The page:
Despite your derision, you are (unintentionally) correct about the stigma of prepaid.  In my opinion, Virgin Mobile is aware of the prepaid stigma, so much so the Motorola Triumph, that looks like it’s from the Droid family, says “Motorola” on the front, and nothing else.  And on that back “Virgin Mobile” is hard to make out.

        Since millions of people are switching from post-paid to prepaid, the stigma associated with the service is fast disappearing. (To be sure, only people with some coin or as you say “successful” are able to pay $300, plus tax, for the Motorola Triumph.  Compare that with post-paid customers complaining about whether a phone will be $200 or $250.  Or going ballistic over T-Mobile moving toward ending subsidized phones or that they can’t afford $10 price hikes in their plans.)

        Nevertheless the prepaid stigma is outdated (at least in “wireless years,” which I defined in a magazine a few years back as “one month = one year”).  Prepaid is the way of the future.  Mark my words. If you refuse to, the carriers are worried about it.

        Prepaid is like how you used to judge people in the checkout line, if you are that old.  Back then people like you would see a guy using “plastic” and assume “poor guy, he is using a charge card for his groceries.  He must not be successful.” You, of course, were completely oblivious that it was not a charge card, it was what used to be called a “check card” now known as a debit or ATM card.  I remember using those cards, at a Ralph’s grocery store.  People would stare at me and think like you.  Then when I would quickly look their way they would look away. It was a hoot.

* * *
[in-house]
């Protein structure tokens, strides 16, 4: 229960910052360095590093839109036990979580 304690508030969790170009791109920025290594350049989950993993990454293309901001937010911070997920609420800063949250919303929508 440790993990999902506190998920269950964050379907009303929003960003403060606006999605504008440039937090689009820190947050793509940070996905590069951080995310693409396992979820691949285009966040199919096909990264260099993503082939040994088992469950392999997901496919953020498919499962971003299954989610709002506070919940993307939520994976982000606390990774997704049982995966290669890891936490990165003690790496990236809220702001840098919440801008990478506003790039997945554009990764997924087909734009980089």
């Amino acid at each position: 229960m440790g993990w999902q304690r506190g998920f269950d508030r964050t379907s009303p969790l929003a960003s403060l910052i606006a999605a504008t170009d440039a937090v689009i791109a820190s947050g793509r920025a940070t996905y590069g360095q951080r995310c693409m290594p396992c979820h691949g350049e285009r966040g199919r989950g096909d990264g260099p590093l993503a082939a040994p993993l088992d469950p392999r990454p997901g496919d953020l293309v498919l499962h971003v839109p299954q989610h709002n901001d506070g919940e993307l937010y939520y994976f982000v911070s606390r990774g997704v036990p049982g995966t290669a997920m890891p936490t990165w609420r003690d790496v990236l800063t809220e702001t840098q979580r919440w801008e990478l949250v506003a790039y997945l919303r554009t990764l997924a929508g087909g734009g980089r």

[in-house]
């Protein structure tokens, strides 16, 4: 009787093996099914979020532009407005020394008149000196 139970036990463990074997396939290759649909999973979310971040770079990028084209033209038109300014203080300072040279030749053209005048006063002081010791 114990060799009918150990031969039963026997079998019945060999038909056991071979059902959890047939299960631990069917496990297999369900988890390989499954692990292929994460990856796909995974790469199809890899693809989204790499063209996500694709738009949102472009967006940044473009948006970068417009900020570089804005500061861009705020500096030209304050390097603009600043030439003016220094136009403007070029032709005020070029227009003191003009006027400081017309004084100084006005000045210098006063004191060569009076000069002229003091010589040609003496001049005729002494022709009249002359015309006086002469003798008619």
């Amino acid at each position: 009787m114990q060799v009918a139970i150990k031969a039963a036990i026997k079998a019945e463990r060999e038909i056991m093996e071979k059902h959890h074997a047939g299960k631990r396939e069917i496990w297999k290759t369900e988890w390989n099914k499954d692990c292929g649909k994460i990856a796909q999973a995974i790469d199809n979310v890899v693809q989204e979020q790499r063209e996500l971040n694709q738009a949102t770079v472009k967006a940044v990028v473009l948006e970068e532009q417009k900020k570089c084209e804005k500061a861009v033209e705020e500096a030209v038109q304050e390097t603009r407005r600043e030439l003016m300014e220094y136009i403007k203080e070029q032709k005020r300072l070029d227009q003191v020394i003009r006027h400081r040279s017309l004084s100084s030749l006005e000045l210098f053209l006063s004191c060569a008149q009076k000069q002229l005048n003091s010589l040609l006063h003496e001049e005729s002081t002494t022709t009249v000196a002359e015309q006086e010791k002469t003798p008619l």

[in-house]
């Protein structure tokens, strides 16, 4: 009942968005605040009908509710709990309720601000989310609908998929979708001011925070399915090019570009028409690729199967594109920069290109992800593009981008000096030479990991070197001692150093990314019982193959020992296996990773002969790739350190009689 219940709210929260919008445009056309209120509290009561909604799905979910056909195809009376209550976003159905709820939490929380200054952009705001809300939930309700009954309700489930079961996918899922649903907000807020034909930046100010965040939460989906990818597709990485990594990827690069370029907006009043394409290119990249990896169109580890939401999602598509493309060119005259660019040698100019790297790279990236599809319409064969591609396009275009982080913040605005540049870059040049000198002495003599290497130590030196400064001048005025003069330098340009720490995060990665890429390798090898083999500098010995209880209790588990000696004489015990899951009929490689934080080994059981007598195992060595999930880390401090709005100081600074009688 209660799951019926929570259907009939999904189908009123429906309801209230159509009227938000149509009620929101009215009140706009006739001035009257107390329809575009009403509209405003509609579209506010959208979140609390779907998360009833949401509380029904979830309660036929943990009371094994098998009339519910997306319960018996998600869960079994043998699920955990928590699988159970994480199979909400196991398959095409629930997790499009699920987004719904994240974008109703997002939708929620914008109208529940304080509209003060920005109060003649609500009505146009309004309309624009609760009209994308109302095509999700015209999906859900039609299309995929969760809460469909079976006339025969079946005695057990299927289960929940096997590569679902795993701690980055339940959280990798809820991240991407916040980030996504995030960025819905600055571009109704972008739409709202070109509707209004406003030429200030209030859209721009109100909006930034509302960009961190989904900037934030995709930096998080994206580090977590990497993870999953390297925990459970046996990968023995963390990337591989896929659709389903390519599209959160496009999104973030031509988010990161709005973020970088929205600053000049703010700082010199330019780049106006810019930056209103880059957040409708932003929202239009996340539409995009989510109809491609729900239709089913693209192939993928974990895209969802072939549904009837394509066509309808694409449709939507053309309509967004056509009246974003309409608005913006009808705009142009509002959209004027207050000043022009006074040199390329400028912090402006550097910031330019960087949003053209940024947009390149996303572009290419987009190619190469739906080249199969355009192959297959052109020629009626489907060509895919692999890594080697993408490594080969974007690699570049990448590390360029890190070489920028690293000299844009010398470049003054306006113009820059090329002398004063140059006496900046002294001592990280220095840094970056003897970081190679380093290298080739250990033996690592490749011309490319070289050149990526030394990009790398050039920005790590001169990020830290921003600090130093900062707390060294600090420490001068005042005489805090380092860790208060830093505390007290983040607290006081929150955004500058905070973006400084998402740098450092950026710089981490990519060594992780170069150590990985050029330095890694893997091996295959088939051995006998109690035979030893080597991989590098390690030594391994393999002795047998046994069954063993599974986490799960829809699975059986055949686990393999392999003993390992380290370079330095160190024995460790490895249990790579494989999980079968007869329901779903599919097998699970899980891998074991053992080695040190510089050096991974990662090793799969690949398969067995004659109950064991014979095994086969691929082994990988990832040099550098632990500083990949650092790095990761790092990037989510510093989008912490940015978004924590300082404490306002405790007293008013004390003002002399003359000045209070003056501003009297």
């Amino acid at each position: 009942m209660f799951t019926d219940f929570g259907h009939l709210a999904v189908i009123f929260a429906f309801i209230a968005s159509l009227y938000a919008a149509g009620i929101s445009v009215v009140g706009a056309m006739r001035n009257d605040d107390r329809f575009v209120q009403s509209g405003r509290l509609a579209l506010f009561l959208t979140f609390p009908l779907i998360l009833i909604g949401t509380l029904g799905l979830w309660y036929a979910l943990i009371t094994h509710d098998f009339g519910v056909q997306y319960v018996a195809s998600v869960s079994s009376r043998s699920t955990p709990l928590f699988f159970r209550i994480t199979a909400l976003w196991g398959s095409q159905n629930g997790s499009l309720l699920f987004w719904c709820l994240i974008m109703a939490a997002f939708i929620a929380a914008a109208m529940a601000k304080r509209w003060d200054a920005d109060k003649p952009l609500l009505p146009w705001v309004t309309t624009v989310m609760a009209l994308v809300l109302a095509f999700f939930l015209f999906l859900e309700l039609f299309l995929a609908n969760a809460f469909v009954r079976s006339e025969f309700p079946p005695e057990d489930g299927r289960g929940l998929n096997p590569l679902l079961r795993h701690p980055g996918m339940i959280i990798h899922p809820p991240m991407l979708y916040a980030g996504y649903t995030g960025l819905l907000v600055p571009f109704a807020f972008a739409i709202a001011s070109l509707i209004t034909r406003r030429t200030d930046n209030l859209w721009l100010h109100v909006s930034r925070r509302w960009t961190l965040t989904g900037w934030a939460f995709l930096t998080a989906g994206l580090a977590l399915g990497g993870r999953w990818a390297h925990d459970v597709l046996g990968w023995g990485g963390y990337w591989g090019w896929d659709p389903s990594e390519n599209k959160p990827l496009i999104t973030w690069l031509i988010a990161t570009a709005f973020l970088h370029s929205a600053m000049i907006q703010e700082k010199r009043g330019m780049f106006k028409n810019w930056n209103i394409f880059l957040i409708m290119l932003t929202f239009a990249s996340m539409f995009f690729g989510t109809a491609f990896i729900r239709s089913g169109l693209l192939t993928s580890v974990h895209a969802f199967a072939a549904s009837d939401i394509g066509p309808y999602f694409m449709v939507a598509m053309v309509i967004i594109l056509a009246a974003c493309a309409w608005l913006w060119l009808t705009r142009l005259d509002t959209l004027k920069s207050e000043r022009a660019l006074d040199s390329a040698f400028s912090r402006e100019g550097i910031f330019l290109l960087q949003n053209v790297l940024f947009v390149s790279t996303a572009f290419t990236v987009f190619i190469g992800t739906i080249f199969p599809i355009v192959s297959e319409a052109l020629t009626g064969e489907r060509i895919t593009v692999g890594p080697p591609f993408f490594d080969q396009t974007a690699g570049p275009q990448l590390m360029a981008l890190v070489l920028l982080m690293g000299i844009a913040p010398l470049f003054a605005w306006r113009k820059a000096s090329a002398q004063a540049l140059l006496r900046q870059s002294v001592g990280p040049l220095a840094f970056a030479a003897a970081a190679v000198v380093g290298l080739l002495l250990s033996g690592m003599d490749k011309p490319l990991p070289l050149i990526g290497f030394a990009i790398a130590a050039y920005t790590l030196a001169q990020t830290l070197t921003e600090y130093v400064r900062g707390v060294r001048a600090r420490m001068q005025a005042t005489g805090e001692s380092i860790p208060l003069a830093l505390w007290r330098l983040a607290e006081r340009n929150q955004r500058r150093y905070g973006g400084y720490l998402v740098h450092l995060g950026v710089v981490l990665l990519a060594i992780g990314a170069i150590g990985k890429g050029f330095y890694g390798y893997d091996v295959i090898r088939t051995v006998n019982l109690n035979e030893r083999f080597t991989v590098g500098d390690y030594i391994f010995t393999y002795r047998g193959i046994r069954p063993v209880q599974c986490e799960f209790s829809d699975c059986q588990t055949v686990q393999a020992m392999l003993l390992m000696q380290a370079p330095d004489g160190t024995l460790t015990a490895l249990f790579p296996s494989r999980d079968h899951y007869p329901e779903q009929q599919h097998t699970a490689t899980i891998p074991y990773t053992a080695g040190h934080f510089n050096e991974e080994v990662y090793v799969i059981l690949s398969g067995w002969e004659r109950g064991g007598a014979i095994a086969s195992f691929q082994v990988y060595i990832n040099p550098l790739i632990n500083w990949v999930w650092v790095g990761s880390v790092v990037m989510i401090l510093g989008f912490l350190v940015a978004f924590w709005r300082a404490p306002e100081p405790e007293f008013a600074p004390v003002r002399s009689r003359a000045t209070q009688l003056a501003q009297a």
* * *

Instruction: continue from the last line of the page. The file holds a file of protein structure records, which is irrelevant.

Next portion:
By the way, carriers LOVE people like you.  People who for the next few years at least will pay DOUBLE what they would pay for the SAME service and similar handset on prepaid, simply to be able to say “I am a success, because this ain’t not know prepaid fone.”

        Bonus Comment: On my unprofessional advice, my unsuccessful friends (all of us failures hang together) are planning going to prepaid once their contracts with Verizon and Sprint end.  I’ll tell them to make sure to hide their phones in nice faux leather cases (we “unsuccessfuls” can’t afford the real thing) to conceal any evidence of the phones being “prepaids.”

  • Anonymous

    Well this is my final comment on TMoNews because the transformation is complete, as “they” said in one of those Star Wars movies, not sure which.

    Bottom line first, assuming people in here are with T-Mobile for the same reason as I, we are “value conscious,” I suggest you take a good look at prepaid and check out the phones (Virgin’s Motorola Triumph; Metro PCS’s Samsung Galaxy Indulge).

    http://www.virginmobileusa.com/cell-phones/motorola-triumph-phone.jsp?intcmp=p-hp-mps2-triumphlaunch-072011

    Also, good luck with the AT&T acquisition. I still say that instead of fretting over what will happen that you should take the bull by the horns and check for alternatives. That’s what I did, and I feel good cutting the cord and ending all the uncertainty. And knowing I am saving $2,100 over the next two years feels damn good too.

    Last week my GF ported our one T-Mobile line to Metro PCS, and yesterday I ported my T-Mobile number to Virgin Mobile (unintentionally I have gone back to Sprint, something I vowed to never do since they pissed me off in 2003. But Sprint bought Virgin Mobile and it’s now a Sprint company).

    Both Metro and Virgin are prepaid services, which I think is the way of the future as more and more consumers express an unwillingness to pay $2,000+ for a cell phone (24 month contract plus the cost of the phone). The mass exodus will come as prepaid carriers get decent phones and word gets out that such are available.